(Pupils in 4th class are expected to be proficient in tables so they are ready for the Fifth & Sixth Class Programmes.) 
First  Sixth 
All teachers 
All year 
Tables were learned well but our weakest pupils still continue to need constant revision (perhaps the use of calculators in secondary school has an influence?) 
Continued emphasis on problem solving
(First  Sixth classes) Reduced number of computation sums given as homework but a written problem or two relating to the topic being taught given instead. Meaningful feedback will be recorded in children's copies by numeracy teacher.
Whole School agreement on Procedures for Problem Solving:
(RUDE: Read the problem at least twice, Underline clue words, Draw a picture, diagram, table or use concrete materials & Estimate the answer) Problem Solving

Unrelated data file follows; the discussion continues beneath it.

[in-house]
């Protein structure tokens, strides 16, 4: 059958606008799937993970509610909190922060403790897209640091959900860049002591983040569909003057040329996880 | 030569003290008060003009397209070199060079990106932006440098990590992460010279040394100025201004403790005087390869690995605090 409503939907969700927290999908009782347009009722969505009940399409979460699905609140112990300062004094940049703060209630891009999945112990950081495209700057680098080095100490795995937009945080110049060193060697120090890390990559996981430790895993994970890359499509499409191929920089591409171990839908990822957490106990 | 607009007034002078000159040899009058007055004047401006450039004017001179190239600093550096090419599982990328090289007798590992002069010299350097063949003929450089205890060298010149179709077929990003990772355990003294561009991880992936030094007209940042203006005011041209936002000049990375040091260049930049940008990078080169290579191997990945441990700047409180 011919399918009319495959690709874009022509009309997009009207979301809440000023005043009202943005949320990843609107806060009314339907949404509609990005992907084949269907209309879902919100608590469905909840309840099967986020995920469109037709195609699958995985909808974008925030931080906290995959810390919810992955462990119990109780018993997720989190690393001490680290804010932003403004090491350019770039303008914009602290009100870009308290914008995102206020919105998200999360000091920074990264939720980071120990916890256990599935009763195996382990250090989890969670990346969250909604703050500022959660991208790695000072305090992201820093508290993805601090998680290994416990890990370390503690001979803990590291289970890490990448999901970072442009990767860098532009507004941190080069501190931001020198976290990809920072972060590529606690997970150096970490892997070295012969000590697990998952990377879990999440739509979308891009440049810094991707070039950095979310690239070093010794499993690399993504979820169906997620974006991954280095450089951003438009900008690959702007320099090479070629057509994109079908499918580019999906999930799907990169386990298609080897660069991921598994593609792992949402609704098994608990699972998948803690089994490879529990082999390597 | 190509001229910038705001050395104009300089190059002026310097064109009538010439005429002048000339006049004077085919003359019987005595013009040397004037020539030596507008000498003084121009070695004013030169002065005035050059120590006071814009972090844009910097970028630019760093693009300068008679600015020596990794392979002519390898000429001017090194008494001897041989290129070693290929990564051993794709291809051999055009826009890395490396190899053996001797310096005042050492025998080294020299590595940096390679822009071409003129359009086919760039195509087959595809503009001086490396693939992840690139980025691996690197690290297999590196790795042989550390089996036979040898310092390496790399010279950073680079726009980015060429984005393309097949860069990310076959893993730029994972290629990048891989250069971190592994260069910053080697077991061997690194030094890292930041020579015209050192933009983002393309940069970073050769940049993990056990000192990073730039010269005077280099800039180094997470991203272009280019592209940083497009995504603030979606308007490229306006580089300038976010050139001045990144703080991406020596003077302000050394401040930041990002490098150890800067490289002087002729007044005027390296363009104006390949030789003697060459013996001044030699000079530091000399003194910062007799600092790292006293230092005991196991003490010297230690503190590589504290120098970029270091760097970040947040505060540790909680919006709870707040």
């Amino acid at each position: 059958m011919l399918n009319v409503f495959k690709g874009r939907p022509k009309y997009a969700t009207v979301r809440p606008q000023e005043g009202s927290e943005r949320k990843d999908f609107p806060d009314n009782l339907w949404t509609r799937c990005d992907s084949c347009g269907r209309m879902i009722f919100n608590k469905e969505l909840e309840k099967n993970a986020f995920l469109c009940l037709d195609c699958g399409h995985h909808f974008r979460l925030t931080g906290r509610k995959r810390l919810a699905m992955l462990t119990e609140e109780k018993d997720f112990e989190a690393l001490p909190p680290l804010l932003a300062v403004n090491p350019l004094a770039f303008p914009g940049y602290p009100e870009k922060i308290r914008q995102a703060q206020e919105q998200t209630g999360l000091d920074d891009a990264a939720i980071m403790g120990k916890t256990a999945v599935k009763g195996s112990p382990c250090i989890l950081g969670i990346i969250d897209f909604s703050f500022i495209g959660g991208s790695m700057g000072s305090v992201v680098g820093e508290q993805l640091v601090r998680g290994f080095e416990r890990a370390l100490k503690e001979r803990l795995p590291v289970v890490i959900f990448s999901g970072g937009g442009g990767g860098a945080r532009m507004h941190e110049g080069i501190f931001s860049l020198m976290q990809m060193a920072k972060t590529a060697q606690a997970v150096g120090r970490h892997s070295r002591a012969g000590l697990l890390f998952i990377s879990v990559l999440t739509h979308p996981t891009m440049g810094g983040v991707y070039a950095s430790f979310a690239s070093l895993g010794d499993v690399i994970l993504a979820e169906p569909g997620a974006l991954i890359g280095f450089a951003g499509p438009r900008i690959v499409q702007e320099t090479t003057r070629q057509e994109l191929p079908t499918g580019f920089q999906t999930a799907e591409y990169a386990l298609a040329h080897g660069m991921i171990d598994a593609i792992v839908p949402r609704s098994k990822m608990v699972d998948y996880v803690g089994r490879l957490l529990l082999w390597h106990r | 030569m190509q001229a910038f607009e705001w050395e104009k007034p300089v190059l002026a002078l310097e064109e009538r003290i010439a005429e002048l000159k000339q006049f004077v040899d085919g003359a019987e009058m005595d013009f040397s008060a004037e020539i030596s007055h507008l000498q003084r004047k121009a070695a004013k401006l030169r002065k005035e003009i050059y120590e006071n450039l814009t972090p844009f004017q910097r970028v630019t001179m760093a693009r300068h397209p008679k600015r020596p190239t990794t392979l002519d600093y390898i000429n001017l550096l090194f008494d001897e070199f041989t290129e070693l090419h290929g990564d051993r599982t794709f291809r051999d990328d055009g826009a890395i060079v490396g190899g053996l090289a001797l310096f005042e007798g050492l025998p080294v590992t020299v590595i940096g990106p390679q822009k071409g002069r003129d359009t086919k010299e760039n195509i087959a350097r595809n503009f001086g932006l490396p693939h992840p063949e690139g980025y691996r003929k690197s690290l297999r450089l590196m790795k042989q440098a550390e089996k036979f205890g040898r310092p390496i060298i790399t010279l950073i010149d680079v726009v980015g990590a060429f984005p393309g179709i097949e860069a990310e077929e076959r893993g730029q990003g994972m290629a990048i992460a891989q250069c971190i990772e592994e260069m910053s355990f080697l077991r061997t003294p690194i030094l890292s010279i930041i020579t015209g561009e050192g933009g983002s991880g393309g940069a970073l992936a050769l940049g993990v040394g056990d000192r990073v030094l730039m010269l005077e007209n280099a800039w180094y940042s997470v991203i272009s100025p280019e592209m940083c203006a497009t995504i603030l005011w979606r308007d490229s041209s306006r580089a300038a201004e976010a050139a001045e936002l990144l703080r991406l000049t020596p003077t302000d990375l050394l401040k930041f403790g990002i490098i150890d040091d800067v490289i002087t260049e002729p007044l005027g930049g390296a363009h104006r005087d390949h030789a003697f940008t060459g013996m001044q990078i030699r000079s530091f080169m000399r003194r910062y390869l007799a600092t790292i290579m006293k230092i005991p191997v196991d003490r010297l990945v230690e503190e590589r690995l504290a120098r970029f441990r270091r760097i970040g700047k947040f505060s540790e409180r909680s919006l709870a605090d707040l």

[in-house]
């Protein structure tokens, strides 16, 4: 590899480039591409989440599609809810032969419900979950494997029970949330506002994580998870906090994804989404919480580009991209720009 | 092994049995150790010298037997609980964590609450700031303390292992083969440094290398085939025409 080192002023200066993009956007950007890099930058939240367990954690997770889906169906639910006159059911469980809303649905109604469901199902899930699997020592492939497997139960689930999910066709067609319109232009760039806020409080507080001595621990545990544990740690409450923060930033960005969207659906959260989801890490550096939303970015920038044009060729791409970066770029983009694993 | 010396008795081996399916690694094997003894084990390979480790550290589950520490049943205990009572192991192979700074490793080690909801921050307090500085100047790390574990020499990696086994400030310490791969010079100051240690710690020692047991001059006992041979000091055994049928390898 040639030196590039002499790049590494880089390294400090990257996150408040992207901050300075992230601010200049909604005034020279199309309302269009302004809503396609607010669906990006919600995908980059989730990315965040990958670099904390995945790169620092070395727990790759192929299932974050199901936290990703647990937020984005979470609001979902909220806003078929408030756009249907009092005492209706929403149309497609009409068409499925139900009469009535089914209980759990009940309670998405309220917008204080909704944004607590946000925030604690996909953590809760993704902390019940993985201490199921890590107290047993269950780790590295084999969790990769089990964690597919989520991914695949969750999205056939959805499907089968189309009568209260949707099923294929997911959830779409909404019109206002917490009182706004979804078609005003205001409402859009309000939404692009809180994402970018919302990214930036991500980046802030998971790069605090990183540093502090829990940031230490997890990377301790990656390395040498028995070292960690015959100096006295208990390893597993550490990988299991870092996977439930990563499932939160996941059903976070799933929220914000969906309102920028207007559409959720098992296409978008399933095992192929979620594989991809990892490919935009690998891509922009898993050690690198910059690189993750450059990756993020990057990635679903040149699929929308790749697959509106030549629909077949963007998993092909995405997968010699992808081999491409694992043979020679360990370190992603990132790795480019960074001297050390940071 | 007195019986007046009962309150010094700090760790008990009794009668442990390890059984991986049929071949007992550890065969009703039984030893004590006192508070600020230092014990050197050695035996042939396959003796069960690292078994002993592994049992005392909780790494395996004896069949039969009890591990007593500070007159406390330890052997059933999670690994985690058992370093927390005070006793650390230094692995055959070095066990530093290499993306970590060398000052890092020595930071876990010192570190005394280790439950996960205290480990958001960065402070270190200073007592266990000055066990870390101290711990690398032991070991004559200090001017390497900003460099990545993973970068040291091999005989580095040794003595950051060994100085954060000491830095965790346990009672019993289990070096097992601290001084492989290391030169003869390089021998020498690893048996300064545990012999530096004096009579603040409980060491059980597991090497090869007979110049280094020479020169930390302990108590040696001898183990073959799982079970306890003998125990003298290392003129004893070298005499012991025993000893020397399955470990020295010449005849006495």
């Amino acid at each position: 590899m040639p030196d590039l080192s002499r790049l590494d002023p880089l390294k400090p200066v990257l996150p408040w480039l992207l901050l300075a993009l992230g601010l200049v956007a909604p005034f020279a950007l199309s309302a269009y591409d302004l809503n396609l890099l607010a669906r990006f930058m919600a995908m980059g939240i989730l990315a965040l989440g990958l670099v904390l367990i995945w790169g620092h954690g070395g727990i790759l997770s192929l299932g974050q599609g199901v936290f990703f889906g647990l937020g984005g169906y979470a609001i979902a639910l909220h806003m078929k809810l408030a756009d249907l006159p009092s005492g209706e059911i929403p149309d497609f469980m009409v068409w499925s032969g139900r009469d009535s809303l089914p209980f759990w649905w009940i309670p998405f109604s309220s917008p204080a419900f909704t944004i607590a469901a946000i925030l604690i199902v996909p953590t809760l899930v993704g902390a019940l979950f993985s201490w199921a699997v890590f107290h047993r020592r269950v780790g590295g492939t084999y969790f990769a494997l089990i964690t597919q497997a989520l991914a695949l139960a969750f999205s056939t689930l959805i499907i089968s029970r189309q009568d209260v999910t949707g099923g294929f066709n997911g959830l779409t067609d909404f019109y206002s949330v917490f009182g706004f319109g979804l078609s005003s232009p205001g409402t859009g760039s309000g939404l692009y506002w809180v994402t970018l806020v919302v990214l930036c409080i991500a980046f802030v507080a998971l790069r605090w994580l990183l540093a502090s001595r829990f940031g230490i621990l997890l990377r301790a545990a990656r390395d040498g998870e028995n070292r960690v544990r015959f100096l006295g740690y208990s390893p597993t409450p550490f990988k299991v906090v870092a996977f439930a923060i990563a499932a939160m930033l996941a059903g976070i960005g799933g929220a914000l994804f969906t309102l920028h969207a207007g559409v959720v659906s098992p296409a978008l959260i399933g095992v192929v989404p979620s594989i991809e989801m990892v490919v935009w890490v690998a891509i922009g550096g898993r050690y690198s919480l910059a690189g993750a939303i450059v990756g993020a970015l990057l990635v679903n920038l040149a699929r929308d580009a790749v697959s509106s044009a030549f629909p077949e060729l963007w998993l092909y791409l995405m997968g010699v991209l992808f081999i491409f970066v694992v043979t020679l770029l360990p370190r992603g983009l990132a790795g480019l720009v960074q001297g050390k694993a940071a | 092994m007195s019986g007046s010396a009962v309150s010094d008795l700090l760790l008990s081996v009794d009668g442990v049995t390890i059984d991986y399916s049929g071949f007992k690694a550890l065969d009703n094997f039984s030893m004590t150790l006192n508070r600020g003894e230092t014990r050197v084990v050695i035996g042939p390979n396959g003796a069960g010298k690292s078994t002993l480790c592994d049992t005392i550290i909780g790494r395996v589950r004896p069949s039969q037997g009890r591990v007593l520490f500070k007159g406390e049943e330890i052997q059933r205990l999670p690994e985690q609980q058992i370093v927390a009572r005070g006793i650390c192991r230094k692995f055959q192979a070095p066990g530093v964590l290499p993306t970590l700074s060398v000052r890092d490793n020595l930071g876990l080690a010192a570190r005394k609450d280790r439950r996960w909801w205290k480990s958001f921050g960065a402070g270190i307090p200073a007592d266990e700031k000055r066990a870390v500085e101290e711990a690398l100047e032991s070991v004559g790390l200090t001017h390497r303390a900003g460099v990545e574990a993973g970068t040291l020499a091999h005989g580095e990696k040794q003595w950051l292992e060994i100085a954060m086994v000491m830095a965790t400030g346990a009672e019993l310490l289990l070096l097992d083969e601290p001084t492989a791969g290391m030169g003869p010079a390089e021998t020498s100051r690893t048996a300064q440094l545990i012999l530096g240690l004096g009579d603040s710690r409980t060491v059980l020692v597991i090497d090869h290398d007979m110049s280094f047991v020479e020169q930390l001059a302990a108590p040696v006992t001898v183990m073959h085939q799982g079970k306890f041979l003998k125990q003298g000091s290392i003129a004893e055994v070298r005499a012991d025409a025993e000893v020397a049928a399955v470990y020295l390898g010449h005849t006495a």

(Teacher modelling for 2/3 weeks, pupils working in pairs to solve problems for 2/3 weeks, then pupils working independently to solve problems. 
All classes  to improve progress in Problem Solving as measured on Standardised Tests 
All teachers 
All year 
Average Class Problem Solving Results: First Class: 36%, Second class: 41%, Third Class: 41%, Third Class: 45% (down from 49%), Fourth Class: 42% (down from 45%), Fifth Class: 53% (up from 38%), Sixth Class: 58% (up from 50%)  so Problem Solving is the main target for next year's plan again. 
Continue to maintain an area in each classroom to showcase Maths ideas, understandings & language. Extend Maths rich environment into the corridors